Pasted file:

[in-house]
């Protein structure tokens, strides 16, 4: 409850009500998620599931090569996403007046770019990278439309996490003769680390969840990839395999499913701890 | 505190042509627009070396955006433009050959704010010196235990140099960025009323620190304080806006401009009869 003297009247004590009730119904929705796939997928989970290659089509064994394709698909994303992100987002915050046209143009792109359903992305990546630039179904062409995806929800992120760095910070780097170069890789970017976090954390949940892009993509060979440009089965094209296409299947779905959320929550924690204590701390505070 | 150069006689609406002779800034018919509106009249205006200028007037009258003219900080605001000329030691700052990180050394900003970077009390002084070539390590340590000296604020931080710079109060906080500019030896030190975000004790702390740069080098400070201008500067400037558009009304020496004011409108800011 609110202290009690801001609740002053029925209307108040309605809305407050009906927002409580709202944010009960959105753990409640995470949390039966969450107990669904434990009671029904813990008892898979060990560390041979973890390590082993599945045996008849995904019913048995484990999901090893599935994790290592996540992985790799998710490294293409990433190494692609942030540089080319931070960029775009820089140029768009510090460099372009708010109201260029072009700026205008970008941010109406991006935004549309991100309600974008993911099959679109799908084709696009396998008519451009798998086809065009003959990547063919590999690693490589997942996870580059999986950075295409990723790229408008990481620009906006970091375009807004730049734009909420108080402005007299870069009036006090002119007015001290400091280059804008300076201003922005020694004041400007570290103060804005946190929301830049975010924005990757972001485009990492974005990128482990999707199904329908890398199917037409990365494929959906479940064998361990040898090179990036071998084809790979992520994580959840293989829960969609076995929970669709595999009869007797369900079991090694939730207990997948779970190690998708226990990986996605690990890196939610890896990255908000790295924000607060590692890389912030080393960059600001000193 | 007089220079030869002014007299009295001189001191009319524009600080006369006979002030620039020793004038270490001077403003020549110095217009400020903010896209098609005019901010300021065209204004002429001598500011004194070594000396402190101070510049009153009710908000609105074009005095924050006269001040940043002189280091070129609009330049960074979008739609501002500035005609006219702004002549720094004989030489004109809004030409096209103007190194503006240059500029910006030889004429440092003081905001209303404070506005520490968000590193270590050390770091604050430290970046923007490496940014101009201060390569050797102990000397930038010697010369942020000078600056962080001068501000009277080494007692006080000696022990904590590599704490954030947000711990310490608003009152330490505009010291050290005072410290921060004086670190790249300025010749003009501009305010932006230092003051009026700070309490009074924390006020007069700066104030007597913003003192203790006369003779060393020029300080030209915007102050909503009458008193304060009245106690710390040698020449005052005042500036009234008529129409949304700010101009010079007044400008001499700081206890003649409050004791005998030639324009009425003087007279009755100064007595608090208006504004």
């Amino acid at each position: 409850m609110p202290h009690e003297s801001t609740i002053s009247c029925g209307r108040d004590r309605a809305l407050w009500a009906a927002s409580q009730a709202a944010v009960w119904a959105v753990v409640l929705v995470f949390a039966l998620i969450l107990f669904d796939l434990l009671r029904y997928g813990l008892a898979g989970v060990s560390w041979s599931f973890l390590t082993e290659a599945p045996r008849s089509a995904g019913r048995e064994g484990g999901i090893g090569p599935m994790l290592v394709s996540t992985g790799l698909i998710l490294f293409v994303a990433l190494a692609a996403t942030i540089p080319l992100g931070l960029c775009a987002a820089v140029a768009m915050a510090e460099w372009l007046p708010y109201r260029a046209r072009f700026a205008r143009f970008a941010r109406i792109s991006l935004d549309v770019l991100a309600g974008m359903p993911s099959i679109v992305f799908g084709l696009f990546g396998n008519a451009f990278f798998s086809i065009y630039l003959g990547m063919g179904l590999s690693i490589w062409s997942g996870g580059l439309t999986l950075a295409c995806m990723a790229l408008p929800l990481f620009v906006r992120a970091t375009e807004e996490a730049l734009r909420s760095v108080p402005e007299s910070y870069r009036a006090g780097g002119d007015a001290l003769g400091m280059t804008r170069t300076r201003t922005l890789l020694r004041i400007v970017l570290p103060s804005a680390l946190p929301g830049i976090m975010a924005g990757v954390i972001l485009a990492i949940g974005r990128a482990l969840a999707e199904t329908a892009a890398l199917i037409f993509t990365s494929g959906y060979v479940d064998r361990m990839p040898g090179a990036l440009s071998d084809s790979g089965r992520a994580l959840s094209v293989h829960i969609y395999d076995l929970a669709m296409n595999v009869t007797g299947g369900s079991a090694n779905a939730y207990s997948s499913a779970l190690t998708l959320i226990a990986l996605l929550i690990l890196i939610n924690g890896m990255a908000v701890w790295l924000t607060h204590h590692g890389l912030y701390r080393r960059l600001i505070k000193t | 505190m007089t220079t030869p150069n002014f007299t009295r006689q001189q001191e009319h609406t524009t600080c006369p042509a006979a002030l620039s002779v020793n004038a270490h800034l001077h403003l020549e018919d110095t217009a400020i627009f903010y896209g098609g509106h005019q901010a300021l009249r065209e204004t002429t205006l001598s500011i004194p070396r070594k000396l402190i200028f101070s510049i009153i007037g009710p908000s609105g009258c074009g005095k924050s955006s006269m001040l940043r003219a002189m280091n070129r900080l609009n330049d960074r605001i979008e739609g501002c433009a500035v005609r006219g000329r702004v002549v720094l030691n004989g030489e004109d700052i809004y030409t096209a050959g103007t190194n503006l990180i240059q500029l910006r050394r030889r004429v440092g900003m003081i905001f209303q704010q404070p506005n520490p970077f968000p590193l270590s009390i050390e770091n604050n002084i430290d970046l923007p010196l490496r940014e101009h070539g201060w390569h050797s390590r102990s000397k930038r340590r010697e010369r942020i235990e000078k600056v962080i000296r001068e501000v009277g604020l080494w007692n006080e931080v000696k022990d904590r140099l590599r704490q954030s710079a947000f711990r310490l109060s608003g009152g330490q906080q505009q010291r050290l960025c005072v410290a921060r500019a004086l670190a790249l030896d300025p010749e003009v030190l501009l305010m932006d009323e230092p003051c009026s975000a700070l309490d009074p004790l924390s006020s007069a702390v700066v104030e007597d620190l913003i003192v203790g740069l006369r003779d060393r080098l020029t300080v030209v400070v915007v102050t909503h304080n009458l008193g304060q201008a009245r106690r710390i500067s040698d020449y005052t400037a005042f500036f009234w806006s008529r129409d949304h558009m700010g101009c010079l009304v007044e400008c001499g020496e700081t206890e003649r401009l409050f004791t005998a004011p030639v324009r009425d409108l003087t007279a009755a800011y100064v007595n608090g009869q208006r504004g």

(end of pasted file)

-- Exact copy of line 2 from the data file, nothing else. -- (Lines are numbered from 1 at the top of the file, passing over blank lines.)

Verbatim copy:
């Protein structure tokens, strides 16, 4: 409850009500998620599931090569996403007046770019990278439309996490003769680390969840990839395999499913701890 | 505190042509627009070396955006433009050959704010010196235990140099960025009323620190304080806006401009009869 003297009247004590009730119904929705796939997928989970290659089509064994394709698909994303992100987002915050046209143009792109359903992305990546630039179904062409995806929800992120760095910070780097170069890789970017976090954390949940892009993509060979440009089965094209296409299947779905959320929550924690204590701390505070 | 150069006689609406002779800034018919509106009249205006200028007037009258003219900080605001000329030691700052990180050394900003970077009390002084070539390590340590000296604020931080710079109060906080500019030896030190975000004790702390740069080098400070201008500067400037558009009304020496004011409108800011 609110202290009690801001609740002053029925209307108040309605809305407050009906927002409580709202944010009960959105753990409640995470949390039966969450107990669904434990009671029904813990008892898979060990560390041979973890390590082993599945045996008849995904019913048995484990999901090893599935994790290592996540992985790799998710490294293409990433190494692609942030540089080319931070960029775009820089140029768009510090460099372009708010109201260029072009700026205008970008941010109406991006935004549309991100309600974008993911099959679109799908084709696009396998008519451009798998086809065009003959990547063919590999690693490589997942996870580059999986950075295409990723790229408008990481620009906006970091375009807004730049734009909420108080402005007299870069009036006090002119007015001290400091280059804008300076201003922005020694004041400007570290103060804005946190929301830049975010924005990757972001485009990492974005990128482990999707199904329908890398199917037409990365494929959906479940064998361990040898090179990036071998084809790979992520994580959840293989829960969609076995929970669709595999009869007797369900079991090694939730207990997948779970190690998708226990990986996605690990890196939610890896990255908000790295924000607060590692890389912030080393960059600001000193 | 007089220079030869002014007299009295001189001191009319524009600080006369006979002030620039020793004038270490001077403003020549110095217009400020903010896209098609005019901010300021065209204004002429001598500011004194070594000396402190101070510049009153009710908000609105074009005095924050006269001040940043002189280091070129609009330049960074979008739609501002500035005609006219702004002549720094004989030489004109809004030409096209103007190194503006240059500029910006030889004429440092003081905001209303404070506005520490968000590193270590050390770091604050430290970046923007490496940014101009201060390569050797102990000397930038010697010369942020000078600056962080001068501000009277080494007692006080000696022990904590590599704490954030947000711990310490608003009152330490505009010291050290005072410290921060004086670190790249300025010749003009501009305010932006230092003051009026700070309490009074924390006020007069700066104030007597913003003192203790006369003779060393020029300080030209915007102050909503009458008193304060009245106690710390040698020449005052005042500036009234008529129409949304700010101009010079007044400008001499700081206890003649409050004791005998030639324009009425003087007279009755100064007595608090208006504004």